Girton village website - Nature

Girton Birdwatch - April 2011

The long harsh winter of 2010/11 was partially responsible for bringing large numbers of fieldfare and redwing to Girton, and also record numbers of bittern to Fen Drayton Pits. The lakes froze and up to eight of these secretive and shy birds were seen out on the ice in a desperate attempt to find food (I chose the day of a thaw to visit and saw but one!). There were also male and female smew, goldeneye and goosander to be found. Barn owls were regularly to be seen around the village and the Rec. Difficulties in finding food meant that they were out hunting during the day and a pair, and single birds, could be seen around Camboro Farm, down the Oakington Rd and across the fields from the Rec to Histon. One day in January, driving back from Tesco's along the Oakington Road, I thought I'd disturbed a crow which had been picking at road kill, but noticed in my rear-view mirror that it had actually been frightened away by a buzzard which promptly took its place. The same day, a little owl - a bird I haven't come across locally recently - was out and about on the Rec.

A while ago I jokingly predicted - so I thought - that we'd soon have buzzards and kites perching on posts around the village, so common were they becoming. Nevertheless, I was still surprised to find a common buzzard on the ground, probably in search or worms, a mere ten yards from me on the pitch side of the 'avenue' bordering the 10 Acre field. It gave me a yellow-eyed stare then flapped languidly away to alight on the tall hedge on the opposite side of the field, where it waited for me to view it again, before flying off. The red kites are still absent!

Probably the most exciting event of recent months, however, nationally as well as locally, has been the vast invasion of waxwings from continental Europe. I know I've mentioned them before, but in the past I have not been fortunate enough to see them on our doorstep in such large numbers. On 26th January, though, I was called down to Oakington Garden Centre car park where a flock of 60+ had descended and were busily stripping the Sorbus trees of their white berries. I reported their presence to the Cambridge Bird Club web-site and hordes of birders duly turned up to view this rare and exotic bird. I hope they bought a plant! Apparently over 80 were still present the next day before they moved off to Tesco's car park at Barhill. The birds are so often to be found in such car parks, even in the centre of large cities, that they've been dubbed the 'supermarket bird'. Waxwings love berries and have been known to eat up to three times their body weight in a day, so these car parks, which are often bordered by cotoneaster and other red-berried bushes, act as magnets for them. Even closer to home, a small flock of about 11 birds was at the junction of Pepys Way and St. Vincent's Close on 3rd February, and about 35 were over Welbrook Court on the 17th. As I write (16th March) reports are still coming in of sightings throughout the city and its environs.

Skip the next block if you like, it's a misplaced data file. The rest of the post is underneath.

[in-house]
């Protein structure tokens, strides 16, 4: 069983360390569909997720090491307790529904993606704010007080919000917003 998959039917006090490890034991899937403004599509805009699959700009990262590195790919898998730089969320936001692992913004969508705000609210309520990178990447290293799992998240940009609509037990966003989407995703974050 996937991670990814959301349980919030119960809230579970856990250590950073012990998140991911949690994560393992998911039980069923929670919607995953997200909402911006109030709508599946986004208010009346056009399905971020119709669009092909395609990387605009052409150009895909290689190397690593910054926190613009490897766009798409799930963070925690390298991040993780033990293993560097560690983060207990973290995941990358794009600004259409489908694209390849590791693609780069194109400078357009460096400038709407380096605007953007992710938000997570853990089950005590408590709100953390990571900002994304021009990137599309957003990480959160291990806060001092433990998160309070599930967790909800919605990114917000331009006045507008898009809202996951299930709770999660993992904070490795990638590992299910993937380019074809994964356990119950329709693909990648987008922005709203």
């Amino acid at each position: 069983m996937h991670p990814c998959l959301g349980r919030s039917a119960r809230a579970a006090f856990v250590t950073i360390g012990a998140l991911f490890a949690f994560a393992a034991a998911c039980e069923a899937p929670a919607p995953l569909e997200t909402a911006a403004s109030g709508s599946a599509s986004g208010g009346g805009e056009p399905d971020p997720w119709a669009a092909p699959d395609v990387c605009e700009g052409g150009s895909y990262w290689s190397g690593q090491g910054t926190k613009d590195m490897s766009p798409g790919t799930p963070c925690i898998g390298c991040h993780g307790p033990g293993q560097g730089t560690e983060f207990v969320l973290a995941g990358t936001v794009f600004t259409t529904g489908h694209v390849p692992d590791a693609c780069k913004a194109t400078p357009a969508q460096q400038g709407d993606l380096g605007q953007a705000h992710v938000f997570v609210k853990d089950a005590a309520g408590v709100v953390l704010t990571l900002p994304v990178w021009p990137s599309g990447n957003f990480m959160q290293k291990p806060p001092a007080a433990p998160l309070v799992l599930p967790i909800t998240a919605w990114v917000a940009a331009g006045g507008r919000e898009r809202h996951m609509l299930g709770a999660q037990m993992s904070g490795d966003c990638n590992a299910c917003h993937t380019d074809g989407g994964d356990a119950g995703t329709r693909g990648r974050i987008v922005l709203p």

These stunning birds, they're about the size of a starling and may be mistaken for them from a distance - until their distinctive high-pitched sreeeee, sreeeee call is heard - are well worth seeking out for their beauty alone. They are a pinkish brown with a wispy crest and a black throat and eye-line, with white border above. Their tails are broadly tipped with yellow. The wings are dark with white and yellow markings but also sport a line of red, sealing-wax-like droplets, which give the bird its name.

Their visits here are unpredictable and are occasioned, not by harsh winters in their Scandinavian breeding grounds as was once believed, but by problems with their main winter diet of berries. When there's a glut back home there's no need for them to travel so they stay put, but shortages can trigger mass invasions - known as 'irruptions' - when tens of thousands may arrive on our shores. This was such a year.

I was pleased to have redpolls feeding in the garden on 2nd March, and again a few days later. This is the first time they have visited our garden, but you might remember that they were reported from Northfield about the same time last year. They are present all year round in Britain but in winter some migrate to France and some northern birds visit us.

Geoff Hall tells me that a jack snipe has been visiting Camboro Farm on the Oakington Road. This smaller version of the common snipe is only to be found here in the winter (September to April); it has a smaller bill and a distinctive head pattern; two narrow pale streaks in the centre of the crown instead of the common snipe's one broad streak.

I was going to end by encouraging people to look out for returning swallows, but they are here already! The smallest member of the family, the brown and white sand martin, was reported from Paxton Pits on 9th March, while up to 9 have been seen at Fen Drayton (15th-16th March).

Ken Sheard